Concerns also spread to Europe. In Iceland, officials said they measured trace amounts of radioactive iodine in the air but assured residents it was "less than a millionth" of levels found in European countries in the wake of the 1986 Chernobyl disaster.
Radioactive iodine is short-lived, with a half-life of eight days — the length of time it takes for half of it to break down harmlessly. However, experts say infants are particularly vulnerable to radioactive iodine, which can cause thyroid cancer.
In Tokyo, government spokesman Yukio Edano pleaded for calm. Officials urged residents to avoid panicked stockpiling, sending workers to distribute 240,000 bottles — enough for three small bottles of water for each of the 80,000 babies under age 1 registered with the city.
That didn't stop Reiko Matsumoto, mother of 5-year-old Reina, from rushing to a nearby store to stock up.
"The first thought was that I need to buy bottles of water," the Tokyo real estate agent said. "I also don't know whether I can let her take a bath."
New readings showed Tokyo tap water was back to safe levels Thursday but the relief was tempered by elevated levels of the cancer-linked isotope in two neighboring prefectures: Chiba and Saitama. A city in a third prefecture, just south of the nuclear plant, also showed high levels of radioactive iodine in tap water, officials said.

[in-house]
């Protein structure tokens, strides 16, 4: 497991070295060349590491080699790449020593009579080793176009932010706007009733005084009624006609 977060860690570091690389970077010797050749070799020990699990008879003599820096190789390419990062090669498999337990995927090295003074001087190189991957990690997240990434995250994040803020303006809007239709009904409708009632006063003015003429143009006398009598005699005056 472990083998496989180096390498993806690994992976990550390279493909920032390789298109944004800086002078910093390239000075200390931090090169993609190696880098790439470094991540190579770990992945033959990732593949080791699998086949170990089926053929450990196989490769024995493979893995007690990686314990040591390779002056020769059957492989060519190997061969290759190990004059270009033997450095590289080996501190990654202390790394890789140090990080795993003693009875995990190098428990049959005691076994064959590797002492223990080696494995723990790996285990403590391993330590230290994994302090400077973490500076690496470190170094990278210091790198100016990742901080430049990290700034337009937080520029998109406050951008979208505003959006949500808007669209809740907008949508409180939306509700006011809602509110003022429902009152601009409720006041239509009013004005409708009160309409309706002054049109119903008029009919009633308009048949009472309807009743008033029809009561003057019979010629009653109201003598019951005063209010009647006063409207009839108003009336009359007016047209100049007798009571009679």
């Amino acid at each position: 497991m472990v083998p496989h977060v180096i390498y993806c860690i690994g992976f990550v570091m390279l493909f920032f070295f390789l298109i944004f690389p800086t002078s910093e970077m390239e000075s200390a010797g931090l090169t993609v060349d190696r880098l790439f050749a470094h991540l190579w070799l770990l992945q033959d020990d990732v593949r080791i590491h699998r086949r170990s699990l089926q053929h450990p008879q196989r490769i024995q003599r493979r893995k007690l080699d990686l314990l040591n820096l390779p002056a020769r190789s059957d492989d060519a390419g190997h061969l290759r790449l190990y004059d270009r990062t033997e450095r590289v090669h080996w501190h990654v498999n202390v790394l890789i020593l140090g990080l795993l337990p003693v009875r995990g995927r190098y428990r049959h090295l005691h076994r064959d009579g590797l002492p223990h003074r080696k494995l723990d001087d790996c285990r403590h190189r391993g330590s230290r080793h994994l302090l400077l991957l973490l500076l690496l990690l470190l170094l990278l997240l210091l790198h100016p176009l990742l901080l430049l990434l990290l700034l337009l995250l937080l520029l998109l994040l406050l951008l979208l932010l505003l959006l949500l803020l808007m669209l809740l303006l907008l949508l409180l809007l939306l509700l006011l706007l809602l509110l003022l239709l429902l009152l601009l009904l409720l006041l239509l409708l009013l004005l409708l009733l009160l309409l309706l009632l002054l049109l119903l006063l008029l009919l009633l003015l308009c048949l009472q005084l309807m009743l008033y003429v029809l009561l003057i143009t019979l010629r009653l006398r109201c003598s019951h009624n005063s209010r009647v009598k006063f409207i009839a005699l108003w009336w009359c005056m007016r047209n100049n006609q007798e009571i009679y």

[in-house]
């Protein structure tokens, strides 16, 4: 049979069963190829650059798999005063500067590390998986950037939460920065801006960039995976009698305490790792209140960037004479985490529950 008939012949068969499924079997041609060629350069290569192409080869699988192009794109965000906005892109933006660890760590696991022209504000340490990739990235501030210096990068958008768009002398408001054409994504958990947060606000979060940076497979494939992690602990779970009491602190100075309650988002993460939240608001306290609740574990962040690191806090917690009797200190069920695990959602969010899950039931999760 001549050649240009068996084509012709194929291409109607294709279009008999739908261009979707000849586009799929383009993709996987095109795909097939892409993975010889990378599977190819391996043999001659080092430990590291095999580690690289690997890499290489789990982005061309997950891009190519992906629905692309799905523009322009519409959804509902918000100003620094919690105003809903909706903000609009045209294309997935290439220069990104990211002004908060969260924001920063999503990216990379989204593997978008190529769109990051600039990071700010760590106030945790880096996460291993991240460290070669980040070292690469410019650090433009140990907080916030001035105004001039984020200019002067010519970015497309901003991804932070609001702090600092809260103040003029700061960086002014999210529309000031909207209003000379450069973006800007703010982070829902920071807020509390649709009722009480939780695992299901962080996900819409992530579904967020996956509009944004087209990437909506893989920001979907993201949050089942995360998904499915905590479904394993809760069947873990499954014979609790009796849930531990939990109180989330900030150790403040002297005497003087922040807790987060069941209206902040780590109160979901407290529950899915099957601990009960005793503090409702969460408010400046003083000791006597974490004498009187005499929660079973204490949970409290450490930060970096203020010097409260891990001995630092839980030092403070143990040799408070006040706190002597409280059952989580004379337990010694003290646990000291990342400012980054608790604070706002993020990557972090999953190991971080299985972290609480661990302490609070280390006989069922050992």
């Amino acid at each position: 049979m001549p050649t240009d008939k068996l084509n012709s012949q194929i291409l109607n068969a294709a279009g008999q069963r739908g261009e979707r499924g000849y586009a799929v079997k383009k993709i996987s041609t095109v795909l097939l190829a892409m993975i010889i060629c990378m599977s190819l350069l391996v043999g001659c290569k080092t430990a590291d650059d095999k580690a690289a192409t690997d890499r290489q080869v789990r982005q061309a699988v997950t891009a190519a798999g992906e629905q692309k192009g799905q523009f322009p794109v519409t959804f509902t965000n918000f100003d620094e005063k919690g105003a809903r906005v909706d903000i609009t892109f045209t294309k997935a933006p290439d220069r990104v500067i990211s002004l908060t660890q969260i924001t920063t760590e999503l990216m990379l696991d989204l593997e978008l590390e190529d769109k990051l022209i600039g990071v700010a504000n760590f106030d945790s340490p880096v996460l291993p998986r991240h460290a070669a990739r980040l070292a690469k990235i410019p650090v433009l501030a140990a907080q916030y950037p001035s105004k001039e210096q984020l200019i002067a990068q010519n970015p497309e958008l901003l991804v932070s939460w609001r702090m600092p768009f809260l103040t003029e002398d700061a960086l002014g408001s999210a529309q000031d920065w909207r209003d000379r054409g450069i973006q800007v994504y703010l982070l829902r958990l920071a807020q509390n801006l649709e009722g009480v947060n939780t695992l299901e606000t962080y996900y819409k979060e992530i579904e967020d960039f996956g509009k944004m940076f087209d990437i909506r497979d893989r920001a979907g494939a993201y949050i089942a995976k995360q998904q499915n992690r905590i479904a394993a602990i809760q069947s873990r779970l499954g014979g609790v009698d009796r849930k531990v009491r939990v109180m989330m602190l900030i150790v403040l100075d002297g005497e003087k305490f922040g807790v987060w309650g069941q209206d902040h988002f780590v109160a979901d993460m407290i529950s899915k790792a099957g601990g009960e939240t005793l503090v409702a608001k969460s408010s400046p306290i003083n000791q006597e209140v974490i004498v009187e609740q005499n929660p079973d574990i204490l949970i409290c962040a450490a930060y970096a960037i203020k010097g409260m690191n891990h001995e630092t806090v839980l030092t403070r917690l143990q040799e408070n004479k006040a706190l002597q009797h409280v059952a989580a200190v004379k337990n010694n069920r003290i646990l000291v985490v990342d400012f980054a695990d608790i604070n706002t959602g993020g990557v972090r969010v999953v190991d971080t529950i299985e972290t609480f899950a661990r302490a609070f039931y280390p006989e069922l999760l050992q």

Tap water in Kawaguchi City in Saitama north of Tokyo contained 210 becquerels of radioactive iodine — well above the 100 becquerels considered safe for babies but below the 300-becquerel level for adults, Health Ministry official Shogo Misawa said.
In Chiba prefecture, the water tested high for radiation in two separate areas, said water safety official Kyoji Narita. The government there warned families in 11 cities in Chiba not to feed infants tap water.